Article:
The theatre of the last few weeks in Westminster has meant that all our attention has been focused east across the Irish Sea. But that begs the question as to whether we should be looking west rather than east.
It is some time ago since that the then Tanaiste, Mary Harney, described Ireland as being closer to Boston than Berlin.
An inevitable consequence of Brexit is that for many Irish businesses, the Atlantic will become narrower than the Irish Sea. The main impact of Brexit on the UK will ultimately not turn out to be the difficulties associated with the trade in goods, because that is not where modern economies are most dominant, rather, the issue will be in the context of the trade in services.
From speaking to business executives in the US in recent days, their recurring mantra is how difficult it is to secure talent. The days of the open US visas for well-qualified professionals are in the distant past, and many professional services firms are reliant on short-term visa arrangements to attract talent from abroad into their US offices.
Brexit brings such problems back into the UK. No matter what the final arrangement between the UK and the EU looks like, it will be harder for professionals looking to work in the UK than it has been before. That's a major problem for services exporters like the UK, but it is also an opportunity for Ireland.
This is no way to downplay the disruption to the Irish economy which will arise because of our heavy reliance on Britain as a destination for goods exports, particularly agri-exports.
But just as we had to compensate in the past for changes in the international environment, we are going to have to get used to a new world order where Ireland can be a conduit to Europe for regulated industries such as financial services and pharmaceuticals.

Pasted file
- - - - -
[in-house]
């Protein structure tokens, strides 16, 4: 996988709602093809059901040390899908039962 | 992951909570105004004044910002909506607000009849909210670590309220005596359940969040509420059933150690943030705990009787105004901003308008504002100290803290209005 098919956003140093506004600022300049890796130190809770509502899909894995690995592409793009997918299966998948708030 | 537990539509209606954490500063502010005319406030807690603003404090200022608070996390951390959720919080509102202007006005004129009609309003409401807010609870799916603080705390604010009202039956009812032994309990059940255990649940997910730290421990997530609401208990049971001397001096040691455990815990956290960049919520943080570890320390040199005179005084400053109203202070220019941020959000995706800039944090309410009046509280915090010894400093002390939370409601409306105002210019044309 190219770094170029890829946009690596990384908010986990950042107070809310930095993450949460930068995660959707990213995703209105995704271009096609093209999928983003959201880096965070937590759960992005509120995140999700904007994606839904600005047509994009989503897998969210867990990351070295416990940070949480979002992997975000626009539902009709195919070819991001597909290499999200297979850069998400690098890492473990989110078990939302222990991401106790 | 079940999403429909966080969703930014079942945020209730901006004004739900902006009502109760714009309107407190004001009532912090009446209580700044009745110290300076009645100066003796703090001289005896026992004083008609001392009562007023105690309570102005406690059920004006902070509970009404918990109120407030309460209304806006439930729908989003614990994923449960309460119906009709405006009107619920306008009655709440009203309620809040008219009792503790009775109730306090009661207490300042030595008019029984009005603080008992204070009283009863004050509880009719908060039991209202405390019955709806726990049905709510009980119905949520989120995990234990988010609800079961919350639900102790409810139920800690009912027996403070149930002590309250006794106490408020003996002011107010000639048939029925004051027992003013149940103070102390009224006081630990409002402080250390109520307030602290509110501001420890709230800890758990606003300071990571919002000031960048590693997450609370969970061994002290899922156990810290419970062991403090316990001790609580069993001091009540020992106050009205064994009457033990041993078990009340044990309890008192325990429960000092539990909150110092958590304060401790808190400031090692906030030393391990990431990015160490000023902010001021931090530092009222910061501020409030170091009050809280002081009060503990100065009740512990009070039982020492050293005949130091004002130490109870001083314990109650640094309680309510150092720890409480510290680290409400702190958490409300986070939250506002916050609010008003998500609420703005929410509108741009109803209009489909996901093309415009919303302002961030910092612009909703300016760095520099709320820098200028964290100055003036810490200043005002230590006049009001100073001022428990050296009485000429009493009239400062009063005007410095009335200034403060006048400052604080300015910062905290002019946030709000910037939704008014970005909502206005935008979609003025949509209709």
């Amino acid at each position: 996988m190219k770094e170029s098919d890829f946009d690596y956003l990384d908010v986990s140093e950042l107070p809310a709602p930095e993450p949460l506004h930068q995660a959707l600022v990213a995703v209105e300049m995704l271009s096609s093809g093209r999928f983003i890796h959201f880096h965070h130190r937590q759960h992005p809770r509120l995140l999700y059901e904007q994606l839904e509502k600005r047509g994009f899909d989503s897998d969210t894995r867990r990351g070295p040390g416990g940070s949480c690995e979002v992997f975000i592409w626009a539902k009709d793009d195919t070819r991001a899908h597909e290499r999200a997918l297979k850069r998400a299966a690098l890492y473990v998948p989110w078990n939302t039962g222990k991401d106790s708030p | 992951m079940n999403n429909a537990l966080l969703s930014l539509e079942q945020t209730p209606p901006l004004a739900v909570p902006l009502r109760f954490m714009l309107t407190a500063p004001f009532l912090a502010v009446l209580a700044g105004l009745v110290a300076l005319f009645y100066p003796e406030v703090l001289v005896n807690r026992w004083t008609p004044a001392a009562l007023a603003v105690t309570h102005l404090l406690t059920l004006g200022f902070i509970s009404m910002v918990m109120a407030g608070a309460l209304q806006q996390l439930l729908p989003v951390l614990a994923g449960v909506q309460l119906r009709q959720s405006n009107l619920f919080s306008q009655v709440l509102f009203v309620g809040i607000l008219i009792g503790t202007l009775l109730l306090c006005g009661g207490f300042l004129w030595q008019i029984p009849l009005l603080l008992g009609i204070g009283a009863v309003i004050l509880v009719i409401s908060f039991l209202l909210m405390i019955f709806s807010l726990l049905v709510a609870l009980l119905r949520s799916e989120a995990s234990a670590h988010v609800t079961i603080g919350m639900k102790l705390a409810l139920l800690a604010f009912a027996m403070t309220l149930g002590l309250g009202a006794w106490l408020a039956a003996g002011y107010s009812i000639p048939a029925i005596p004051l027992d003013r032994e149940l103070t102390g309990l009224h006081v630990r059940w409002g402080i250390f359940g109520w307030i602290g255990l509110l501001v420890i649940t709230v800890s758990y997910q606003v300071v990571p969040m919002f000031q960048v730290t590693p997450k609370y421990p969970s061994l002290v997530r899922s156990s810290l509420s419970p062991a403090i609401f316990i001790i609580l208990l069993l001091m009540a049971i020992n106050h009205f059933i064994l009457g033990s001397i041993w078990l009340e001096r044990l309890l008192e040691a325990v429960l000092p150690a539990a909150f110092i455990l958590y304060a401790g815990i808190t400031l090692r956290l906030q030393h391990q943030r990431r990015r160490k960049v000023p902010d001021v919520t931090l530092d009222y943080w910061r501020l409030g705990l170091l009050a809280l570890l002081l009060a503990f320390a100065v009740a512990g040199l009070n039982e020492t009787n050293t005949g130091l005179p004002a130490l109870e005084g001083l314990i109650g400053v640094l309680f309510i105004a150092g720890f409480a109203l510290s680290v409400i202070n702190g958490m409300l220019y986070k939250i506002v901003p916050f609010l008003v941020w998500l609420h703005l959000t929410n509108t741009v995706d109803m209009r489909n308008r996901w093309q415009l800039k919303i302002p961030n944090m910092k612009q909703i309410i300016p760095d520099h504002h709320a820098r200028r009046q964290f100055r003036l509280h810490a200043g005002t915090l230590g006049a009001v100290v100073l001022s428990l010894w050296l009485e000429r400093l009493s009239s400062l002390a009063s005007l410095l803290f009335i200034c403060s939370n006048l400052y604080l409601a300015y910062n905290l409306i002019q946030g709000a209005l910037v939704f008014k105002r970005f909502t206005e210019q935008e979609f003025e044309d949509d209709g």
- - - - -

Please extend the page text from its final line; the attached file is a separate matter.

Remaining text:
Much is made of the Irish corporation tax regime, but the real competitive advantage in the coming years might not be tax, but rather the availability of skilled labour operating in an English-speaking regime with a common law system. Industries investing in Ireland will know that, under our legal system, the title they might hold to their office block or factory will be as good in 20 years time as it is now. That is not the case with many other territories.
However, unlike goods, the nature of services means that the flow must be two-way. We associate the IDA as the driver of investment into Ireland, but Enterprise Ireland as promoters of Ireland abroad will have just as vital a role to play. Service outflows ultimately support inflows, and the more activity into potential reinvestment destinations that can be achieved, the better for the Irish economy.
There is life beyond Brexit too. In time, I hope that we may look back on 2019 with a greater sense of amusement than regret, contemplating the sad pantomime that has been played out in the self-styled mother of parliaments.
Every crisis provides opportunity. While, arguably, we missed an opportunity to be leaders in the European context at the time of the accession of the 10 eastern EU states in 2004, we must not repeat that mistake again. The current initiative by the Irish Government to double foreign diplomatic representation is critical, because what is frequently overlooked - in terms of our diplomatic ties - is their capacity for generating economic links.
It's time to stop looking east and start looking west. What's going on at the moment with Brexit may be pantomime, but all pantomime audiences have to shout "look behind you".
- Brian Keegan is director of public policy and taxation at Chartered Accountants Ireland